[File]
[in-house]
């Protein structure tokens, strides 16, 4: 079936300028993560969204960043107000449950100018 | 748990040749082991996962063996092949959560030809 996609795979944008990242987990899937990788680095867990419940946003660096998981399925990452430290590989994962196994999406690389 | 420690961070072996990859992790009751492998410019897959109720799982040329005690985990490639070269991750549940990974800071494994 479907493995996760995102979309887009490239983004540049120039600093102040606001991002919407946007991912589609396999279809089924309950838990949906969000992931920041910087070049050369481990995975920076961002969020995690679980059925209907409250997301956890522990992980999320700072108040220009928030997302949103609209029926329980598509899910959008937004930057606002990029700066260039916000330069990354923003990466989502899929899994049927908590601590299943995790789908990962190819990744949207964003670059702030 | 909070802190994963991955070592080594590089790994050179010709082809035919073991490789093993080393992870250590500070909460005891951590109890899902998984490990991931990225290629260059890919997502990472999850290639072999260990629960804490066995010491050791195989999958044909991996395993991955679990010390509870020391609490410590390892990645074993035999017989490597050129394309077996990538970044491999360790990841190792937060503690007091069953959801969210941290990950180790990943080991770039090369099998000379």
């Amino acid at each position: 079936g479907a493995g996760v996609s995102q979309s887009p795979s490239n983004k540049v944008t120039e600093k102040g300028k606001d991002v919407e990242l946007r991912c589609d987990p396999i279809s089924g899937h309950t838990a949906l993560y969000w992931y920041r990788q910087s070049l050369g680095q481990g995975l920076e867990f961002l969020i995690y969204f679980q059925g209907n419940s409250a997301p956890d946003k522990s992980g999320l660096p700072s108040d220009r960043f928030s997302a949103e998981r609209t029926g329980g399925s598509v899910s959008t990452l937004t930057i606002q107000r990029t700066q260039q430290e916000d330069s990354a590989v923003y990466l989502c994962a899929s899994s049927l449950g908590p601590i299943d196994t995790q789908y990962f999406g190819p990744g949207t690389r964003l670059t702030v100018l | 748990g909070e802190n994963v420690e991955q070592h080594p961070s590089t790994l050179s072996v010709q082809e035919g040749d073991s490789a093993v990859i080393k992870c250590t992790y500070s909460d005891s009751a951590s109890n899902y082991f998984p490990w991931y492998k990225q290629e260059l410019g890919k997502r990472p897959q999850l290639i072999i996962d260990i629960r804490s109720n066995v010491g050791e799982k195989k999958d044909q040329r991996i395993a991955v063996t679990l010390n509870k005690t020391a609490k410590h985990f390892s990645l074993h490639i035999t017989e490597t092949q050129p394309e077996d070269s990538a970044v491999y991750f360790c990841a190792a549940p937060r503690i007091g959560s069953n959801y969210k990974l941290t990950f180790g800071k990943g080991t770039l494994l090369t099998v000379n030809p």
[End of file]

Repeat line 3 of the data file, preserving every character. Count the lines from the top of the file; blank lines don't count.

């Amino acid at each position: 079936g479907a493995g996760v996609s995102q979309s887009p795979s490239n983004k540049v944008t120039e600093k102040g300028k606001d991002v919407e990242l946007r991912c589609d987990p396999i279809s089924g899937h309950t838990a949906l993560y969000w992931y920041r990788q910087s070049l050369g680095q481990g995975l920076e867990f961002l969020i995690y969204f679980q059925g209907n419940s409250a997301p956890d946003k522990s992980g999320l660096p700072s108040d220009r960043f928030s997302a949103e998981r609209t029926g329980g399925s598509v899910s959008t990452l937004t930057i606002q107000r990029t700066q260039q430290e916000d330069s990354a590989v923003y990466l989502c994962a899929s899994s049927l449950g908590p601590i299943d196994t995790q789908y990962f999406g190819p990744g949207t690389r964003l670059t702030v100018l | 748990g909070e802190n994963v420690e991955q070592h080594p961070s590089t790994l050179s072996v010709q082809e035919g040749d073991s490789a093993v990859i080393k992870c250590t992790y500070s909460d005891s009751a951590s109890n899902y082991f998984p490990w991931y492998k990225q290629e260059l410019g890919k997502r990472p897959q999850l290639i072999i996962d260990i629960r804490s109720n066995v010491g050791e799982k195989k999958d044909q040329r991996i395993a991955v063996t679990l010390n509870k005690t020391a609490k410590h985990f390892s990645l074993h490639i035999t017989e490597t092949q050129p394309e077996d070269s990538a970044v491999y991750f360790c990841a190792a549940p937060r503690i007091g959560s069953n959801y969210k990974l941290t990950f180790g800071k990943g080991t770039l494994l090369t099998v000379n030809p």